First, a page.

July 07, 2017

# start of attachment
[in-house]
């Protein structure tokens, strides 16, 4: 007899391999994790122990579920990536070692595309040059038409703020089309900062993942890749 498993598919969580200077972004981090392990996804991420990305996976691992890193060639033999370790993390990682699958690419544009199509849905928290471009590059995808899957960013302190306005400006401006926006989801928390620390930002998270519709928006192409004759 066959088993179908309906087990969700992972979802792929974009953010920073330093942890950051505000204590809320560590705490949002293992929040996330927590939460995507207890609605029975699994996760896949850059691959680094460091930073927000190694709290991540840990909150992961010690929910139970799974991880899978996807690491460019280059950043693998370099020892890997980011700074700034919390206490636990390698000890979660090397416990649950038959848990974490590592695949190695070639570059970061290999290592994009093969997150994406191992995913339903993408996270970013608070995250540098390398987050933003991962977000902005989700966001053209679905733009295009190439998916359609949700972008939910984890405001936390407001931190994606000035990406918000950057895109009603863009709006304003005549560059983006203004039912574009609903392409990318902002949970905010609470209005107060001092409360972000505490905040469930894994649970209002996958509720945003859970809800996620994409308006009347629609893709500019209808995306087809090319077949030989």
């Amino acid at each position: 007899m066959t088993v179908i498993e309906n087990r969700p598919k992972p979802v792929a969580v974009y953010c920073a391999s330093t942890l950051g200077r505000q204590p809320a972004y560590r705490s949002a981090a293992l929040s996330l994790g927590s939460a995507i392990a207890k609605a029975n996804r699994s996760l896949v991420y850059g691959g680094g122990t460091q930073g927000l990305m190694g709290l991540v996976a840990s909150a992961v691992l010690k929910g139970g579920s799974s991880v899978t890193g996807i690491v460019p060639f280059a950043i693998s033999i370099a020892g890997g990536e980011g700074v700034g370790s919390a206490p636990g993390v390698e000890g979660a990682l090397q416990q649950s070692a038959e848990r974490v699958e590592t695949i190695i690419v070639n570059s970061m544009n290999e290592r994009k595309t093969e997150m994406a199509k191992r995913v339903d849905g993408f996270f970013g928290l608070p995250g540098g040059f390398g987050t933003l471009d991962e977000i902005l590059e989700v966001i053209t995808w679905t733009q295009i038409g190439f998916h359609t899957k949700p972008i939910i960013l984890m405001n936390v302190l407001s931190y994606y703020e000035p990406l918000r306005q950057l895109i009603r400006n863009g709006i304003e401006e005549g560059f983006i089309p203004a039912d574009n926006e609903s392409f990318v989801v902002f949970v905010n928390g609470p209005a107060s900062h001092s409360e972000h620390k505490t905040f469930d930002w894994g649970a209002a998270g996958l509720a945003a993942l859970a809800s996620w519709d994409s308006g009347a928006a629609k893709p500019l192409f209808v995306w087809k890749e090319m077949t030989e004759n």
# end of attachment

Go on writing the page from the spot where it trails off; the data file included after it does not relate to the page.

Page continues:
Companies and boards should focus on "the what, the how and the why" of executive compensation when drafting disclosures, explains Charlie Tharp, the Association's Executive Vice President and Senior Advisor for Research and Practice of our Center On Executive Compensation, during a recent appearance on "Inside America's Boardrooms." Dr. Tharp discussed the reasons behind the increasing complexity of pay plans and expanding disclosures, noting that "companies are trying to address the concerns of many different stakeholders and critics of pay" in their proxies, which often leads to frustration on the part of investors seeking to understand company plans quickly. In order to make pay for performance disclosure simpler, Dr. Tharp suggests that companies "take each element of pay and provide a road map" of why that element is used and how it compares to financial performance over time. In particular, Dr. Tharp recommended the "judicious use of graphics" to show how pay and performance vary over time and warned against total reliance on the Summary Compensation Table definition of pay, which "tells an accounting-expense story" rather than a pay for performance story. Dr. Tharp also noted that Johnson & Johnson, Coca-Cola, and General Electric all provide excellent disclosures with innovative approaches to the three most important questions a board must consider with regard to executive compensation: pay versus whom? (peer groups), pay in what form? (form of pay), and pay for what? (metrics and targets). Click here to watch the interview.